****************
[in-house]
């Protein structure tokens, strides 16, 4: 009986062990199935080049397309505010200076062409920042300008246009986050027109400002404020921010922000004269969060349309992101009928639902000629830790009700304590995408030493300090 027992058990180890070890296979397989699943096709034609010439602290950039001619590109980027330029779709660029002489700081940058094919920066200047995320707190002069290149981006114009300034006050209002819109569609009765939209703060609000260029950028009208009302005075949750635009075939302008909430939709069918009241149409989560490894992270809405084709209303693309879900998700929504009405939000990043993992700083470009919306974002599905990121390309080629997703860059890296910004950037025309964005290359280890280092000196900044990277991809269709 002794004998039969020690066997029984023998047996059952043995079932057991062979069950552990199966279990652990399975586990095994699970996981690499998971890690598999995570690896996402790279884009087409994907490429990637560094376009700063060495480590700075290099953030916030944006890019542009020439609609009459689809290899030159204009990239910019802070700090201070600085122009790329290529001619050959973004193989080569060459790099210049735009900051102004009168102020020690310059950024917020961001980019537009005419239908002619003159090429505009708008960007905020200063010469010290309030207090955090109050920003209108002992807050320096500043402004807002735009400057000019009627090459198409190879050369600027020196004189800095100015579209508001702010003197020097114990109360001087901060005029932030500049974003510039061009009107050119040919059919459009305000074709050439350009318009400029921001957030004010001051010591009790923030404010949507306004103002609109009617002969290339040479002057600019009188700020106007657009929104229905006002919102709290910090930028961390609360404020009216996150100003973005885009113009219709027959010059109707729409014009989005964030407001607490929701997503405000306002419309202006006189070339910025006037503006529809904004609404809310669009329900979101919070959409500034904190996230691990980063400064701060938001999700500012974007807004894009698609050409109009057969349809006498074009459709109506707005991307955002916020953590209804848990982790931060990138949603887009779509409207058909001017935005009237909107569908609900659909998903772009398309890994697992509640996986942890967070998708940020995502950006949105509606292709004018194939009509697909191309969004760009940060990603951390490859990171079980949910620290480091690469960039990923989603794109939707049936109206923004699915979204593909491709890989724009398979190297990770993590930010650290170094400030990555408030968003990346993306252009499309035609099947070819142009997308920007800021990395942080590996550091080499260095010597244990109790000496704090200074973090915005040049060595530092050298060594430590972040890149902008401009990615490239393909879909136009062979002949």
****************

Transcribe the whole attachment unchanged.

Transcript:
[in-house]
């Protein structure tokens, strides 16, 4: 009986062990199935080049397309505010200076062409920042300008246009986050027109400002404020921010922000004269969060349309992101009928639902000629830790009700304590995408030493300090 027992058990180890070890296979397989699943096709034609010439602290950039001619590109980027330029779709660029002489700081940058094919920066200047995320707190002069290149981006114009300034006050209002819109569609009765939209703060609000260029950028009208009302005075949750635009075939302008909430939709069918009241149409989560490894992270809405084709209303693309879900998700929504009405939000990043993992700083470009919306974002599905990121390309080629997703860059890296910004950037025309964005290359280890280092000196900044990277991809269709 002794004998039969020690066997029984023998047996059952043995079932057991062979069950552990199966279990652990399975586990095994699970996981690499998971890690598999995570690896996402790279884009087409994907490429990637560094376009700063060495480590700075290099953030916030944006890019542009020439609609009459689809290899030159204009990239910019802070700090201070600085122009790329290529001619050959973004193989080569060459790099210049735009900051102004009168102020020690310059950024917020961001980019537009005419239908002619003159090429505009708008960007905020200063010469010290309030207090955090109050920003209108002992807050320096500043402004807002735009400057000019009627090459198409190879050369600027020196004189800095100015579209508001702010003197020097114990109360001087901060005029932030500049974003510039061009009107050119040919059919459009305000074709050439350009318009400029921001957030004010001051010591009790923030404010949507306004103002609109009617002969290339040479002057600019009188700020106007657009929104229905006002919102709290910090930028961390609360404020009216996150100003973005885009113009219709027959010059109707729409014009989005964030407001607490929701997503405000306002419309202006006189070339910025006037503006529809904004609404809310669009329900979101919070959409500034904190996230691990980063400064701060938001999700500012974007807004894009698609050409109009057969349809006498074009459709109506707005991307955002916020953590209804848990982790931060990138949603887009779509409207058909001017935005009237909107569908609900659909998903772009398309890994697992509640996986942890967070998708940020995502950006949105509606292709004018194939009509697909191309969004760009940060990603951390490859990171079980949910620290480091690469960039990923989603794109939707049936109206923004699915979204593909491709890989724009398979190297990770993590930010650290170094400030990555408030968003990346993306252009499309035609099947070819142009997308920007800021990395942080590996550091080499260095010597244990109790000496704090200074973090915005040049060595530092050298060594430590972040890149902008401009990615490239393909879909136009062979002949």